Every year the government’s budget proposals never fail to trot out some high-sounding rhetoric intended to send political signals of a commitment to the growth of the small business sector. This year Finance Minister Dr. Ashni Singh has declared that small and medium-sized business enterprises “are pivotal to creating grass root economic opportunities, supporting income-generating ventures, improving livelihoods, enhancing productivity and stimulating competitiveness.” The rhetoric is as impressive as it usually is though a careful examination of the reality up until now suggests that very little supporting infrastructure has actually been put in place to help the small business sector to grow. For the record, some small businesses in some sectors – agriculture is one of them – have secured modest loans and grants and some training under projects jointly undertaken by the Government of Guyana and external entities. Here, the Rural Enterprise Agriculture Development project being funded by the International Fund for Agricultural Development comes to mind. In these cases the support is modest and the objective is to realize growth for the affected enterprises over a considerable period of time.
It would of course be unfair not to mention the eventual emergence after almost a decade of the Small Business Bureau and what we are told has been the allocation of US$5 million for the first phase of the project. As this newspaper has said before, however, it would be more than a little comforting to see the long-awaited launch of the small business support project assigned to the Bureau since its mandate has to do with a number of key small business issues apart from providing financing. Perhaps more importantly the Bureau is intended to better position small businesses to qualify themselves for commercial bank lending as well as to access the kinds of training and business advisory and marketing services that would help render their businesses sustainable.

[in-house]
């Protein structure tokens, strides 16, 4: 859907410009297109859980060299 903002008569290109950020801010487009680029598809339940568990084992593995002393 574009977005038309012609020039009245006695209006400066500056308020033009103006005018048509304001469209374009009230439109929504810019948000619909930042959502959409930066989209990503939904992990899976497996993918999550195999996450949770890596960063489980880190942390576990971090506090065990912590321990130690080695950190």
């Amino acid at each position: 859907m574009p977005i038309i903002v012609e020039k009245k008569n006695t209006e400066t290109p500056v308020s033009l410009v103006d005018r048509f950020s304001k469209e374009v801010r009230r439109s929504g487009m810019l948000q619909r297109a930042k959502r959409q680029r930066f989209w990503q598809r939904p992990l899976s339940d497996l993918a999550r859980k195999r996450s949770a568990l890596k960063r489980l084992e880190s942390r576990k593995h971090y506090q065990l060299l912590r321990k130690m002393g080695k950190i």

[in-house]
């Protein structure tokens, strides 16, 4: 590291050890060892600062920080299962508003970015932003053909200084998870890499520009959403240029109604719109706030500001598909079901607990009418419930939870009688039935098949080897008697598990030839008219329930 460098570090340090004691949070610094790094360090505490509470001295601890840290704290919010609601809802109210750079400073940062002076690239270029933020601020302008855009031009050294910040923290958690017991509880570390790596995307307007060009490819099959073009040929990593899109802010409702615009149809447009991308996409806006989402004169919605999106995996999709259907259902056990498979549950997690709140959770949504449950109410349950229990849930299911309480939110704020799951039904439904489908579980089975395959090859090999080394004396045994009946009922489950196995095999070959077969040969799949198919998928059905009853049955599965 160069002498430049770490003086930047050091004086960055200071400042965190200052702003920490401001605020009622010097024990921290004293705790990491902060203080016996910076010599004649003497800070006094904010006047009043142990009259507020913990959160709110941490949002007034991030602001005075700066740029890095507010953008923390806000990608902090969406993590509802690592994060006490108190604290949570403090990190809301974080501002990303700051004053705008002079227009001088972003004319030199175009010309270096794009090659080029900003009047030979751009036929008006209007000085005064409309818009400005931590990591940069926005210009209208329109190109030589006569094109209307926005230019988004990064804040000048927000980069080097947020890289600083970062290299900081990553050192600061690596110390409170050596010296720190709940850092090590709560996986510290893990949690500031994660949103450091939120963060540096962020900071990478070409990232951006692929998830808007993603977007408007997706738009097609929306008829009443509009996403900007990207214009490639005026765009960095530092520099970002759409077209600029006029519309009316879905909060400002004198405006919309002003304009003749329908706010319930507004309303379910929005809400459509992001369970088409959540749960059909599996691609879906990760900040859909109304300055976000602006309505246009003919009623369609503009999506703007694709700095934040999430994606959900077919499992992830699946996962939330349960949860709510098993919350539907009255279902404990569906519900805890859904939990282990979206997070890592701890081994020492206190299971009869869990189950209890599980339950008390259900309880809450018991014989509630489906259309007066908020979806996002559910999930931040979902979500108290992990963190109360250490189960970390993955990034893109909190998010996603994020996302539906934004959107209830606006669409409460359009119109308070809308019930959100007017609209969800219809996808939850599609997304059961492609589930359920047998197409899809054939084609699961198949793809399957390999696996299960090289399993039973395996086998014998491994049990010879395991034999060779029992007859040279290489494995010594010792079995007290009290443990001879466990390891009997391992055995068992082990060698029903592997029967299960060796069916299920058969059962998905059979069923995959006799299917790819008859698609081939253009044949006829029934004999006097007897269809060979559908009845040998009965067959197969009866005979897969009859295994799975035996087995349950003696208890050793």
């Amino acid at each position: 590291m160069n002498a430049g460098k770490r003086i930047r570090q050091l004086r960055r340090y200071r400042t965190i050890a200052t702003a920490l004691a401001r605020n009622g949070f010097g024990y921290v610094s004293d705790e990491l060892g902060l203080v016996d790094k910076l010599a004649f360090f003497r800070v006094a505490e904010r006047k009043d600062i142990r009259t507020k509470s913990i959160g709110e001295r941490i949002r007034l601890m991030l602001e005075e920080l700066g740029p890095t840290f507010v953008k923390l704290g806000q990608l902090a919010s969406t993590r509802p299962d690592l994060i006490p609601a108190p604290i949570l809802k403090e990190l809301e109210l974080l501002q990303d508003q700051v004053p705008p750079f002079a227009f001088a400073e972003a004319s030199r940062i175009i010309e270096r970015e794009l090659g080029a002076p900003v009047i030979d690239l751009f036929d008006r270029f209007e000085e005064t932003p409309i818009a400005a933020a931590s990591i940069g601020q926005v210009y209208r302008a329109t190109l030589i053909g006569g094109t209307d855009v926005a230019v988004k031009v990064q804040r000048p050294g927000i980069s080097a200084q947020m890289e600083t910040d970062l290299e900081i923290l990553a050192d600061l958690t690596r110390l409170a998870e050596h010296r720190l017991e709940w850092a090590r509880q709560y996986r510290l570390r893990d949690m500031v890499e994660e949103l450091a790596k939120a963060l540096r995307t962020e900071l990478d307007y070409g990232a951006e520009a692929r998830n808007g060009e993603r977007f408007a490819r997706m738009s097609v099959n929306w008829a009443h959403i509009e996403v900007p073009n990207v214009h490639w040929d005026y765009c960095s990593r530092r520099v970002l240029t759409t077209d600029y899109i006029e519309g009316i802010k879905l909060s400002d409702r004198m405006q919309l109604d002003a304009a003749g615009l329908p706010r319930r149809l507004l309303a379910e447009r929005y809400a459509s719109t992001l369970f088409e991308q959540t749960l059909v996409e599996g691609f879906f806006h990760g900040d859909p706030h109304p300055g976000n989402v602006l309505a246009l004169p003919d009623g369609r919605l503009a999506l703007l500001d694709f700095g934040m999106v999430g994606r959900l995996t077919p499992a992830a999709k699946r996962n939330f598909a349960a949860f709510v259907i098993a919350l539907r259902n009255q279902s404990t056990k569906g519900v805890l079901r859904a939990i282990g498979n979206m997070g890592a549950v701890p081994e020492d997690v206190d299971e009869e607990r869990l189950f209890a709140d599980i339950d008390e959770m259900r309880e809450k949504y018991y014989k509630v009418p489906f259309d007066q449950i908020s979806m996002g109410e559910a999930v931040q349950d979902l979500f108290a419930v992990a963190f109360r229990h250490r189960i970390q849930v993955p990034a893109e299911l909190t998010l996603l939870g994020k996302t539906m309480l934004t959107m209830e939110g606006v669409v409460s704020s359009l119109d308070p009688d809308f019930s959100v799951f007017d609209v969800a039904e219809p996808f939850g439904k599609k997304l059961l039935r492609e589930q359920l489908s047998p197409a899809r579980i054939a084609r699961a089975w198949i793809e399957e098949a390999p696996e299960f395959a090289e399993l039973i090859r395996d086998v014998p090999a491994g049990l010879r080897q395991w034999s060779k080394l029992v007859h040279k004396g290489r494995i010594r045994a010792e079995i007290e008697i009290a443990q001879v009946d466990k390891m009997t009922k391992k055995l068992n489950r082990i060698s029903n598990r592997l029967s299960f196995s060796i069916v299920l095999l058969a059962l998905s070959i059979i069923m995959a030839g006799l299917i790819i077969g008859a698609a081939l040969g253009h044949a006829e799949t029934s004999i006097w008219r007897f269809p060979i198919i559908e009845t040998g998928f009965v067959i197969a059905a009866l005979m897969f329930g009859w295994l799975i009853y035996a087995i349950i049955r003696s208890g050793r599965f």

This year’s budget presentation also makes reference to the Women of Worth collaborative project between the Government of Guyana and GBTI. We are told that GBTI has already disbursed $16.4 million to 83 women, again modest sums once you crunch the numbers. Still, it would be more than useful to know how these amounts have helped to grow or at least to sustain the business initiatives that they have targeted. That would help us, first, determine just how many families benefitted from the project and, secondly, to make a judgment as to the success levels accruing to such enterprises.
High unemployment and the inability of the government to create nearly sufficient jobs to respond adequately to that limitation is more than sufficient reason for the political administration to throw its weight behind the strengthening of the small business sector. This year, 2013, it does appear that more provision is being made for minding micro and small enterprises which is exactly what they need – at least in the short to medium term – if they are to grow. The problem is that sometimes seemingly worthwhile initiatives lose their way and the small business sector has been a victim of that circumstance in the past.
In some areas there is still a measure of uncertainty. For instance, we now know that those local small businesses that are targeting overseas markets will; now have to sharpen much more than their marketing skills. The continual raising of safety and health standards in relation to the importation of food products into the US now means that small local businesses will find it more costly to meet manufacturing and cultivation standards. Here again it may well fall to the government to help meet those standards by financing (or attracting the finances) to create the requisite infrastructure for ensuring adherence to safety and health procedures and monitoring quality.
The steady expansion of small and micro enterprises and what, by the government’s own admission, is the incremental increase in their contribution to the country’s economy places at the door of the political administration the particular responsibility to ensure that the systems put in place to support the sector remain steady and reliable and that they target and benefit those who most need the support and who – on account of their own energy and drive – have positioned themselves to take advantage of what is on offer.